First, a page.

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Birth of the border : the impact of partition in Ireland / Cormac Moore.

By: Moore, Cormac.
Publisher: New Bridge, Co. Kildare, Ireland : Merrion Press, 2019Description: viii, 306 pages : illustrations ; 24 cm.ISBN: 9781785372933; 1785372939.Subject(s): Ireland -- History -- Partition, 1921 | Ireland -- History -- War of Independence, 1919-1921 -- Influence | Ireland -- Politics and government -- 20th century | Ireland -- Relations -- Northern Ireland | Northern Ireland -- Relations -- Ireland | Northern Ireland -- History -- 20th centuryDDC classification: 941.5082 Summary: The 1921 partition of Ireland had huge ramifications for almost all aspects of Irish life, and was directly responsible for hundreds of deaths and injuries, with thousands displaced from their homes and many more forced from their jobs. Two new justice systems were created; the effects on the major religious were profound, with both jurisdictions adopting wholly different approaches; and major disruptions were caused in crossing the border, with invasive checks and stops becoming the norm. An yet, many bodies remained administered on an all-Ireland basis. The major religions continued as all-Ireland bodies. Most trade unions maintained a 32-county presence, as did most sports, trade bodies, charities and other voluntary groups. Politically, however, the new jurisdictions moved further and further apart, while socially and culturally there were both differences and links between north and south that remain to this day. Very little has been written on the actual effects of partition, the day-to-day implications, and the complex ways that society, north and south, was truly and meaningfully affected. Birth of the Border: The Impact of Partition in Ireland is the most comprehensive account to date on the far-reaching and enduring consequences of the partitioning of Ireland.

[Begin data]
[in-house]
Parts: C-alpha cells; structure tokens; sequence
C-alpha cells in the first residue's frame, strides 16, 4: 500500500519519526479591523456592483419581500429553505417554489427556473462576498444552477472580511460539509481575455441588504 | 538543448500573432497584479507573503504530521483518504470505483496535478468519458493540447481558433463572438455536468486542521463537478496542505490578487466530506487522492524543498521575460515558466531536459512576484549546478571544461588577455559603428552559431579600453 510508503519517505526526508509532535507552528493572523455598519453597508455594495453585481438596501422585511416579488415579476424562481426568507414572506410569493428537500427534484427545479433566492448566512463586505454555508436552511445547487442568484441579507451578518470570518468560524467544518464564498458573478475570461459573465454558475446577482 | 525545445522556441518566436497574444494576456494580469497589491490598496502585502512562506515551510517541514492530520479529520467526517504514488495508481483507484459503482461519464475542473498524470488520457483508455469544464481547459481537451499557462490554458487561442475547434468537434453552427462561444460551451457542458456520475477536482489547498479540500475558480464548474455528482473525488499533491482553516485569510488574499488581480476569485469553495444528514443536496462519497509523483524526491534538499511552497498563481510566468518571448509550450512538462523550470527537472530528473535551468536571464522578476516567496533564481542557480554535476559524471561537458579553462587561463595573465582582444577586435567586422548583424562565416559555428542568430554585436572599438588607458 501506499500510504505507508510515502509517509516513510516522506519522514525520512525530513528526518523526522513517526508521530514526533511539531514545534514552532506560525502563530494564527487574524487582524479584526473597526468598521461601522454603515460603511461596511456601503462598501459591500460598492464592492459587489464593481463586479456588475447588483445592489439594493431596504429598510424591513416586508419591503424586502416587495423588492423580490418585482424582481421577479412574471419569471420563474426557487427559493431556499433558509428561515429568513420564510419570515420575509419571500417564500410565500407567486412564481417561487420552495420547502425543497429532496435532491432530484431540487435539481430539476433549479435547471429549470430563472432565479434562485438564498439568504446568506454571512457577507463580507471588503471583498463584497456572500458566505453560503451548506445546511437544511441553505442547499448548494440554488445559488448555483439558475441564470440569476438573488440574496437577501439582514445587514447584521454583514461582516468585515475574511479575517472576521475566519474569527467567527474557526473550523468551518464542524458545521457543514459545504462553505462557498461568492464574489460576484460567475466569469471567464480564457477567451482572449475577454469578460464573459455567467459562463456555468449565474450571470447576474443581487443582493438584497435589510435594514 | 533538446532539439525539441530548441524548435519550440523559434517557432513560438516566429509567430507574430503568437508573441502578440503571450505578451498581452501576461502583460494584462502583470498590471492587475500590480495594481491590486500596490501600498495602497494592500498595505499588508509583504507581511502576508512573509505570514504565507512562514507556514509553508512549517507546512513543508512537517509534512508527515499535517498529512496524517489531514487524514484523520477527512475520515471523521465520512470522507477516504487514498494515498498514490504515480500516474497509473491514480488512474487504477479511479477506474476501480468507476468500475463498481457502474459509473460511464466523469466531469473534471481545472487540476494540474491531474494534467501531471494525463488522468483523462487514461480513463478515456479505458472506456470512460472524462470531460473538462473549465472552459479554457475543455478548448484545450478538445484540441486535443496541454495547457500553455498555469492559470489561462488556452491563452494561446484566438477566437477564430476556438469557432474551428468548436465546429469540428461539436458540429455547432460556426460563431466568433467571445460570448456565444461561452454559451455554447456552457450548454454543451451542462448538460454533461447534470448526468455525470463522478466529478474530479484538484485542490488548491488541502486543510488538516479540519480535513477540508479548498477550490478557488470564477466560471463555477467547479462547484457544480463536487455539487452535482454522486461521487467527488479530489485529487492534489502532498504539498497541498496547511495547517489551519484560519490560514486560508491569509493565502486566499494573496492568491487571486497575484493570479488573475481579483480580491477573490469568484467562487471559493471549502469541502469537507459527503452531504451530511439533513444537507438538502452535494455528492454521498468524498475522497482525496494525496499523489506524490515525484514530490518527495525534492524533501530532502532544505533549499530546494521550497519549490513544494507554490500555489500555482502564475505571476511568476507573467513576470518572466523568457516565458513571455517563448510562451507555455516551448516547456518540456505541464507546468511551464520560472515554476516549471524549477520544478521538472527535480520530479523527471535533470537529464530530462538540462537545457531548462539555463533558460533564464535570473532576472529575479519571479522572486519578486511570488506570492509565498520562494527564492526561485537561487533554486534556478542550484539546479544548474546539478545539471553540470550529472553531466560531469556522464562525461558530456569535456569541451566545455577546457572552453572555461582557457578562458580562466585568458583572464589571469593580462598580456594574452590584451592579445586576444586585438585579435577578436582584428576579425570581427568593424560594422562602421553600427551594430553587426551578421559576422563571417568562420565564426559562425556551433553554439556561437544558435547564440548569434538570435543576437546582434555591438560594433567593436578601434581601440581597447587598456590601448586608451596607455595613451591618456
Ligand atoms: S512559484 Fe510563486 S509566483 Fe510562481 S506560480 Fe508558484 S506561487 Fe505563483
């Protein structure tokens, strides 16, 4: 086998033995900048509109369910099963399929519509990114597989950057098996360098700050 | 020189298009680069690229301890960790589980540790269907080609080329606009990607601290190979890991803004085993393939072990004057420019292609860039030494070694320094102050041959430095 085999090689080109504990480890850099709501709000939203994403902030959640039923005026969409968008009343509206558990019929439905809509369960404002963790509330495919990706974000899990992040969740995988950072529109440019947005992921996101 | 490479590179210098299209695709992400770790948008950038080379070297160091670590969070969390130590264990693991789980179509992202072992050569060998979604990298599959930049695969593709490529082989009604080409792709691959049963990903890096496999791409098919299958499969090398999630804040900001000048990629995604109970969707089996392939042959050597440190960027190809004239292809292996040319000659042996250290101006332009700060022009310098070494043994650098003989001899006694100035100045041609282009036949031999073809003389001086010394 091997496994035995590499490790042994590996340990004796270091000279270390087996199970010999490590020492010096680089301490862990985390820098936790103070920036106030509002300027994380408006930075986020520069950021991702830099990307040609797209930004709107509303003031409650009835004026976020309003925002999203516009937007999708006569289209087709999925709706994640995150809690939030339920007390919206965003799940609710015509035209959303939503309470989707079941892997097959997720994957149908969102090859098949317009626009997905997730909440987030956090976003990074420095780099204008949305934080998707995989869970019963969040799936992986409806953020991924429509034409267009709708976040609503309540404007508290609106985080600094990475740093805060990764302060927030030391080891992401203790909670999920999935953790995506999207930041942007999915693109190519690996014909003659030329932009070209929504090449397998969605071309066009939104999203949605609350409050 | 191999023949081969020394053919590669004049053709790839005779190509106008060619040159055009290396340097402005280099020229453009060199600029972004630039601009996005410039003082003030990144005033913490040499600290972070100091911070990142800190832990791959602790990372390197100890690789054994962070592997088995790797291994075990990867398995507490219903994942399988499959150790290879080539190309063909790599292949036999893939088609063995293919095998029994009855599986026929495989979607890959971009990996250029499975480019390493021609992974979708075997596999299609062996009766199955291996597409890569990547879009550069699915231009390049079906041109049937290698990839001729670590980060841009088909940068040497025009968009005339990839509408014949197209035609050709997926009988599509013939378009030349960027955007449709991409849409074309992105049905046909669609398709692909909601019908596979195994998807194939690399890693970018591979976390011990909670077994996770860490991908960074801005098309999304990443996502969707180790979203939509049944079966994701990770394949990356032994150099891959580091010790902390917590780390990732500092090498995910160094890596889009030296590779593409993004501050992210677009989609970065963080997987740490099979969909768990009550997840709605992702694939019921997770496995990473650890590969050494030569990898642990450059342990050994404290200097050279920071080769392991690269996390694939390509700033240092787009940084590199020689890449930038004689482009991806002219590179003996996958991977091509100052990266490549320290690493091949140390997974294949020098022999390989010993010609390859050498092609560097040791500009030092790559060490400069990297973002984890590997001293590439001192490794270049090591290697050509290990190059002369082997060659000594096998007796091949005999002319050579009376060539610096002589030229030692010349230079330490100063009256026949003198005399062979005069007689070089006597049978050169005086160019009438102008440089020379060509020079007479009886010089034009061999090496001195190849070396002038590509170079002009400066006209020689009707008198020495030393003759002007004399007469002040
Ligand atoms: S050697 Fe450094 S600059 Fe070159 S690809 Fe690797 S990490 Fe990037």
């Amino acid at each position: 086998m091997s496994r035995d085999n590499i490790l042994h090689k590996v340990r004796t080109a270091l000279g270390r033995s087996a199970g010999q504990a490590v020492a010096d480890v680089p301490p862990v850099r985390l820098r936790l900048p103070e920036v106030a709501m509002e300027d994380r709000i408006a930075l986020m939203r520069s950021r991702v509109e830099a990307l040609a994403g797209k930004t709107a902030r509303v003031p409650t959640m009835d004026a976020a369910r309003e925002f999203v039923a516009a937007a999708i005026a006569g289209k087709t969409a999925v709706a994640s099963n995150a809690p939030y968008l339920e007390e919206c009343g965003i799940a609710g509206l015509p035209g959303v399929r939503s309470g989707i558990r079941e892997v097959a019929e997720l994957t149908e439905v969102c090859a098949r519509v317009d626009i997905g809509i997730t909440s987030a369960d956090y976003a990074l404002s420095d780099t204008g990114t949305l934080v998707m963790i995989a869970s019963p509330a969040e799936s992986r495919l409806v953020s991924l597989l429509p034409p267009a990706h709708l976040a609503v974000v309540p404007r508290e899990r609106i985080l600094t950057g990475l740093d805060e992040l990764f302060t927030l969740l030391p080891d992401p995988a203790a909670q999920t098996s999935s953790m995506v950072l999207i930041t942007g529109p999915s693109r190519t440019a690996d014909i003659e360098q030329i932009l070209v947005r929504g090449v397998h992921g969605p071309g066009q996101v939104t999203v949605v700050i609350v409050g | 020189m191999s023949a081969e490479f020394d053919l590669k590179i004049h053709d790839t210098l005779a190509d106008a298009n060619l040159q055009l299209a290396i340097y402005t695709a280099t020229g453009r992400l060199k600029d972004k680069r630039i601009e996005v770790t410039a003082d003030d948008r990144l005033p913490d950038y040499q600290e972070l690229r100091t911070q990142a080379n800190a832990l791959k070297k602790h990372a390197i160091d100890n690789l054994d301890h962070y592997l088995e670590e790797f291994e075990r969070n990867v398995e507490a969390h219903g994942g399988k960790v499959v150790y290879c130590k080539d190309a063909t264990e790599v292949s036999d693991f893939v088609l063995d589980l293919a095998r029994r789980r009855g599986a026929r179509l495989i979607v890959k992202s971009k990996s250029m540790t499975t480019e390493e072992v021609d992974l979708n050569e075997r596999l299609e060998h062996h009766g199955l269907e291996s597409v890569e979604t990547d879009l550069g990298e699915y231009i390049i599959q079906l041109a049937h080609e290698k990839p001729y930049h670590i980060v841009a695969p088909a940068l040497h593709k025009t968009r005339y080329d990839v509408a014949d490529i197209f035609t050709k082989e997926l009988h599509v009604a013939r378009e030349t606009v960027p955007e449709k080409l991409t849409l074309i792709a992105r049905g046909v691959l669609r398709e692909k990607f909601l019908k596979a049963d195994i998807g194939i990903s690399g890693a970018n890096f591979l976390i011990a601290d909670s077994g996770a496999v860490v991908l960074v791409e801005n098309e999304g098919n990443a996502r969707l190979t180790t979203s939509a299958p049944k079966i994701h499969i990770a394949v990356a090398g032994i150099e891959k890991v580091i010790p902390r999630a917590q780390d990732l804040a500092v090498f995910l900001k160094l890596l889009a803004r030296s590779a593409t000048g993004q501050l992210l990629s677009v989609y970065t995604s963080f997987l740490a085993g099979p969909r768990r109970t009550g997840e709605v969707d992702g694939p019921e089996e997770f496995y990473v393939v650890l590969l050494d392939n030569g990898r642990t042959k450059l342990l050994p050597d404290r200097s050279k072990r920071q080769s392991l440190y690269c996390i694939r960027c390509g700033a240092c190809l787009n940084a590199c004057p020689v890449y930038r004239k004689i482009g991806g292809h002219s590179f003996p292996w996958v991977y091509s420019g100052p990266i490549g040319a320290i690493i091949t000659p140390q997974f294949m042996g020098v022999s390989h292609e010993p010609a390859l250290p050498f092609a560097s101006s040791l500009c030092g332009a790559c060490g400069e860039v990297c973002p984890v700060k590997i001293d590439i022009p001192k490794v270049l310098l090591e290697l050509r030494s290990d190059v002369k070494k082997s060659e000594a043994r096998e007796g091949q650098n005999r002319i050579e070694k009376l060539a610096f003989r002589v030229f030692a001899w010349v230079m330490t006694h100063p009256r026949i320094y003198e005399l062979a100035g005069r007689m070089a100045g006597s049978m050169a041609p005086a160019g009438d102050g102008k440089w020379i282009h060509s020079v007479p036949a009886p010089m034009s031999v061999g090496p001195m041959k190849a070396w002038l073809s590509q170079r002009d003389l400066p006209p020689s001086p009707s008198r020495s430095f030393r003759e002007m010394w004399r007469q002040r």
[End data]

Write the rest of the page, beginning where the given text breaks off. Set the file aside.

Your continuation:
List(s) this item appears in: New Acquisitions Summer 2021
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Loanable Book Library
Irish Collection 941.5082 MOO (Browse shelf) Available 000417899

Includes bibliographical references and index.

The 1921 partition of Ireland had huge ramifications for almost all aspects of Irish life, and was directly responsible for hundreds of deaths and injuries, with thousands displaced from their homes and many more forced from their jobs. Two new justice systems were created; the effects on the major religious were profound, with both jurisdictions adopting wholly different approaches; and major disruptions were caused in crossing the border, with invasive checks and stops becoming the norm.
An yet, many bodies remained administered on an all-Ireland basis. The major religions continued as all-Ireland bodies. Most trade unions maintained a 32-county presence, as did most sports, trade bodies, charities and other voluntary groups. Politically, however, the new jurisdictions moved further and further apart, while socially and culturally there were both differences and links between north and south that remain to this day.
Very little has been written on the actual effects of partition, the day-to-day implications, and the complex ways that society, north and south, was truly and meaningfully affected. Birth of the Border: The Impact of Partition in Ireland is the most comprehensive account to date on the far-reaching and enduring consequences of the partitioning of Ireland.

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